Obamacare deadline extended to Christmas Eve, exemptions available

Healthcare.gov launched Oct. 1, 2013.

By Jim Hagerty
Staff Writer

The deadline to sign up for a health insurance plan under the Affordable Care Act has been extended to Tuesday, Dec. 24, the Obama administration announced Monday, Dec. 23.

Exemptions are available, however, giving those who haven’t signed up for a plan more time without penalty.

A hardship exemption is available for those who have had existing policies canceled and experienced problems with the Obamacare website, Healthcare.gov.

A good-faith exemption will also extend the deadline for those who have made other verified attempts to enroll, Obama officials said in a statement.

It is not known, however, how the government will determine what constitutes “good faith” or how the attempts will be verified.

The initial deadline to sign up for Obamacare was Dec. 15, but was extended after the federal website failed to function as millions attempted to enroll.

Republicans continue to resist the program, claiming the website has only confused users. The GOP may not be entirely wrong, as hundreds of thousands have had their coverage cancelled by their existing insurance companies and unable to find replacement policies. Others have been automatically enrolled in more expensive programs.

The president said the program–and the website–are moving forward despite early challenges.

“The law is working,” President Obama said. “If you don’t have health insurance, go right now and sign up. If you do it before December 23rd, you can be covered on the first day of the New Year. … I’m asking you to spread the word about getting covered.”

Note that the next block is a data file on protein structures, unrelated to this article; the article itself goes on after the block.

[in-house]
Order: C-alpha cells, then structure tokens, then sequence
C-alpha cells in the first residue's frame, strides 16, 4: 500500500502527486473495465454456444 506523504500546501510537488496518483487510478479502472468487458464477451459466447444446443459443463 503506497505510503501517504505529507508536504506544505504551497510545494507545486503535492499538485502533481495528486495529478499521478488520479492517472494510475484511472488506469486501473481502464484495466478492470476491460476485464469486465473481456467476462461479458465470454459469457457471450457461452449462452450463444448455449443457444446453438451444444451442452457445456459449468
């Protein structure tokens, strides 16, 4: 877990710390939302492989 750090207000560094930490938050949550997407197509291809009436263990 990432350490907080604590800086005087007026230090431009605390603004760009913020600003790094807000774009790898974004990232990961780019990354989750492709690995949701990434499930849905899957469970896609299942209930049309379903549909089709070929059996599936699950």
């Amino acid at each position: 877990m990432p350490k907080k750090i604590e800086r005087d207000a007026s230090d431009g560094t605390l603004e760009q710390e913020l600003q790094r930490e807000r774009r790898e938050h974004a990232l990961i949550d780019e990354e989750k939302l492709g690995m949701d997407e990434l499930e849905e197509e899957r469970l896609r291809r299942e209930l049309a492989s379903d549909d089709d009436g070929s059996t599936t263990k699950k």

Coverage obtained by Dec. 24 will begin Jan. 1.

The open enrollment period to sign up for Obamacare ends March 31, 2014. That means those without coverage have time to obtain health insurance in 2014 without penalty. The tax penalty for not obtaining insurance is 1 percent of annual income or $95, whichever is higher. There is also a $47.50 penalty for children younger than 18. The maximum first-year penalty is $285.

In 2015, the penalty will be 2 percent of annual income, or $325 per person. In 2016, those without coverage will be fined 2.5 percent of their income, or $695 per person. After 2016, fines will be adjusted with the rate of inflation.

Coverage obtained after Dec. 24 and before March 31 will begin May 1, 2014.

Posted Dec. 23, 2013

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